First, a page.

Family through the prism of stained glass

Reviewed by Jeffrey Sanzel

Claire Nicolas White shares her family’s journey in the art of stained glass in her very engaging Five Generations Painting With Light.  

The book opens with a crisply written introduction followed by a succinct and informative history of stained glass. White’s eloquent prose defines her connection in a sharp parallel to the compositions that are to be explored: “Mine is a strange inheritance, transparent, ablaze with light in all colors, breakable, but precious.”

Above, the St. James author with her latest book. Photo by Heidi Sutton

The history details the materials, construction and sites of the pieces as well as the fact that the creation of stained glass today is much the same as it was over a thousand years ago. The nobility as well as the dangers of the trade are also touched upon. The intersection of necessity, art, folklore and fantasy are at its heart. It should be remembered that the windows often served as a method of ecclesiastical communication, telling biblical stories and imparting scriptural themes.

From there, White traces her family history, beginning with her Dutch great-grandfather, artist François Nicolas. His son Charles Nicolas then focused on the business aspects and managing the Nicolas glass studio. White’s father, Joep Nicolas, first rebelled from the family business, but, after studying philosophy and art history, he found that “painting with light remained irresistible.” Joep married Suzanne, an artist with similar if complementary tastes. Joep was highly successful and his work could be seen not just in churches but in assorted businesses and educational institutions, — “square miles of glass.”  

White and her sister, Sylvia, were born in northern Holland but, with the advent of Hitler, Joep moved his family to the United States. It was here that White and Sylvia learned their father’s skill: “I won’t leave you a fortune, but I will have taught you a profession.” Sylvia continued in the work while White found a career as a writer and art critic, publishing everything from poetry to fiction to biography. After leaving the world of graphic design, Sylvia’s son, Diego Semprun Nicolas, took up the family mantle, completing the five generations.  

Throughout, White paints a clear picture of her family, plentiful in detail and event. She manages to evoke their personalities in quick, vivid strokes. The descriptions are colorful and entertaining, revealing the highs and lows, the conflicts and the triumphs.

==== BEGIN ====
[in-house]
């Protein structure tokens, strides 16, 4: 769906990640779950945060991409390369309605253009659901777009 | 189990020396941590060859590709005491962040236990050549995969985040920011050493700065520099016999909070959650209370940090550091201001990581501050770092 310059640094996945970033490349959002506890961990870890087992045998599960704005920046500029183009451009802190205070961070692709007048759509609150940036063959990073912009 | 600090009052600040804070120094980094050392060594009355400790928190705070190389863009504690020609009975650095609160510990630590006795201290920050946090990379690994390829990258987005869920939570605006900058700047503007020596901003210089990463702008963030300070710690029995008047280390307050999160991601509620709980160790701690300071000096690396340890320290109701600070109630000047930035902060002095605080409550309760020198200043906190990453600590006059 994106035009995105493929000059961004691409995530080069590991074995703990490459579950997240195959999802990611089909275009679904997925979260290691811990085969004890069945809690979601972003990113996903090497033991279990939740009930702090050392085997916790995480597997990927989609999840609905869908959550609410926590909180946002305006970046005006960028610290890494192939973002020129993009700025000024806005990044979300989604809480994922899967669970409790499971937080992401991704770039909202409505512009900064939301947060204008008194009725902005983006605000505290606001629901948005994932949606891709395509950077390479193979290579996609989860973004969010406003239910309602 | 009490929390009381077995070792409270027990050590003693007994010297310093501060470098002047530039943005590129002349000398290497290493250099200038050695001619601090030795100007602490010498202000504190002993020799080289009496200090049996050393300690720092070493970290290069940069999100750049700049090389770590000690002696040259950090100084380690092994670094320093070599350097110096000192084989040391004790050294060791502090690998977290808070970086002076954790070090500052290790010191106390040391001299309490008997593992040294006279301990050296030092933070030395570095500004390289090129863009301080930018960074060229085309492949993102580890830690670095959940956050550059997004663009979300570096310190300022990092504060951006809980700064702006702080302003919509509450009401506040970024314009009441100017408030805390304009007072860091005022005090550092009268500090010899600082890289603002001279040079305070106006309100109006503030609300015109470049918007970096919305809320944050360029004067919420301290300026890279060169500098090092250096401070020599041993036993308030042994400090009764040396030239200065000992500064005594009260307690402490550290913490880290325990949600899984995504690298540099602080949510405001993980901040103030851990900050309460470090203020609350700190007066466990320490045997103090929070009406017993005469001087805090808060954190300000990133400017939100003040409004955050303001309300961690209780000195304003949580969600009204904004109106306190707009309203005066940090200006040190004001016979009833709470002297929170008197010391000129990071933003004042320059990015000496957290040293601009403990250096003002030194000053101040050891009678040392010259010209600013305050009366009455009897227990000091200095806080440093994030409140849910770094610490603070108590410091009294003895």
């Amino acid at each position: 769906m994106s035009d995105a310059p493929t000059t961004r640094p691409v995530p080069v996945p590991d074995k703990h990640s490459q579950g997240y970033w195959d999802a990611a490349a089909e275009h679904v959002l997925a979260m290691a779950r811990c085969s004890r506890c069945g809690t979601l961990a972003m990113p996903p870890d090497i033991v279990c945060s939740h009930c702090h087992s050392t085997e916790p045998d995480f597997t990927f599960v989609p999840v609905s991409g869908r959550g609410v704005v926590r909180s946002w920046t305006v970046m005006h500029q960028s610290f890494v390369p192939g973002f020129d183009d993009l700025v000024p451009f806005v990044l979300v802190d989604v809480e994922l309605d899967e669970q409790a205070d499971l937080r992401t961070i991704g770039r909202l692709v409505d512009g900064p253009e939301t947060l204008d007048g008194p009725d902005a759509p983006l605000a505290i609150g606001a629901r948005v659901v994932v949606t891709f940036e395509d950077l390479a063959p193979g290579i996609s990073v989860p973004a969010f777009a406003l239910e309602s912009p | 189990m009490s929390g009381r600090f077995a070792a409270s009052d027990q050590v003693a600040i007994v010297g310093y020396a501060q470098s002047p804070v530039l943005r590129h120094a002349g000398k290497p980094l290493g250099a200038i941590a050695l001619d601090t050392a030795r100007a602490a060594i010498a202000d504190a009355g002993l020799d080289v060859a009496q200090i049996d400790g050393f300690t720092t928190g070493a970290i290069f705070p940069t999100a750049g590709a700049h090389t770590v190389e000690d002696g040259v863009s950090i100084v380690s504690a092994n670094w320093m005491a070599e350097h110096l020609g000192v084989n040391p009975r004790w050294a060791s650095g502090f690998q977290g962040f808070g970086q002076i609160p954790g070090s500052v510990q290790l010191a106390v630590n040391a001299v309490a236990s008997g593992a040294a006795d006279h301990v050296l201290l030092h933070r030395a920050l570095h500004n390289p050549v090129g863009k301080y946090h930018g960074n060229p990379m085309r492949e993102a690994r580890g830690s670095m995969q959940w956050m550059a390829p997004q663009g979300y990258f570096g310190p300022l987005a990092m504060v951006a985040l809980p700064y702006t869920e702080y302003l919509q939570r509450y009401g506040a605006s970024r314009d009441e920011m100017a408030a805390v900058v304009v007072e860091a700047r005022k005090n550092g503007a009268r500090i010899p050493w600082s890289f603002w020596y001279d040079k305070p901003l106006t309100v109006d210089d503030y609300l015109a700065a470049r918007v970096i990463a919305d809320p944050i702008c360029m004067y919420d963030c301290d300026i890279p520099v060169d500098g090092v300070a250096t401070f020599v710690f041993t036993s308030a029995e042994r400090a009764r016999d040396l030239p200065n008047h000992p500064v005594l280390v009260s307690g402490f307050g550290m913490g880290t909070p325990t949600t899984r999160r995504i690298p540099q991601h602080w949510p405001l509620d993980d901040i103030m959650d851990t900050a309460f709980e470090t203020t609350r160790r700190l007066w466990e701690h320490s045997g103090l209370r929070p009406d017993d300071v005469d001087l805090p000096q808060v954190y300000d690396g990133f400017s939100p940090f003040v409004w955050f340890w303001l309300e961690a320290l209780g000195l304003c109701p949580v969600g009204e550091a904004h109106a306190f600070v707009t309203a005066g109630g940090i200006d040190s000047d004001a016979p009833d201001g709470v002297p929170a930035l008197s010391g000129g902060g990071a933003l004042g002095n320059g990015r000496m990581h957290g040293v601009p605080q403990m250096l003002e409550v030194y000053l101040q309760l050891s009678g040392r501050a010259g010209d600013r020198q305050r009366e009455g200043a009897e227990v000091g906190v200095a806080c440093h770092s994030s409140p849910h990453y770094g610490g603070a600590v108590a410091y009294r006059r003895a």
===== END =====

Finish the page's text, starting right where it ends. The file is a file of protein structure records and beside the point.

In addition, White has wonderful insight into the history of art and the artistic temperament. She discusses her father’s seeing his work in musical terms, a strong and vivid metaphor. She quotes her sister’s approach to art as a whole: “Glass is great … but I need to tell tales, religious tales, but also legends, myths. The iconography is inspiring. Life is like a tapestry. You’re influenced by what you’re exposed to and use what you need.”

The book is beautifully enhanced by the many photos of stained glass. It is a delight to see the evolution of the artists through their works and from generation to generation. As Joep stated: “Whoever has been given the spirit, the will, the talent, let him tackle this art form; glass is a willing substance that God had not for nothing allowed us to discover.” Claire Nicolas White has given us an absorbing glimpse into this world of unusual masterpieces.

Claire Nicolas White is an acclaimed American poet, novelist and translator of Dutch literature. She is the granddaughter-in-law of architect Stanford White. Her sister, Sylvia Nicolas, designed and installed all the stained glass in Sts. Philip and James R.C. Church in St. James.

Meet the author at a Master Class at the Ward Melville Heritage Organization’s Educational & Cultural Center, 97P Main St., Stony Brook as she discusses her latest book, ‘Five Generations Painting with Light’ on Oct. 23 from 1 to 2:30 p.m. The event is free and refreshments will be served. Call 631-689-5888 to reserve a spot.

 

 

 

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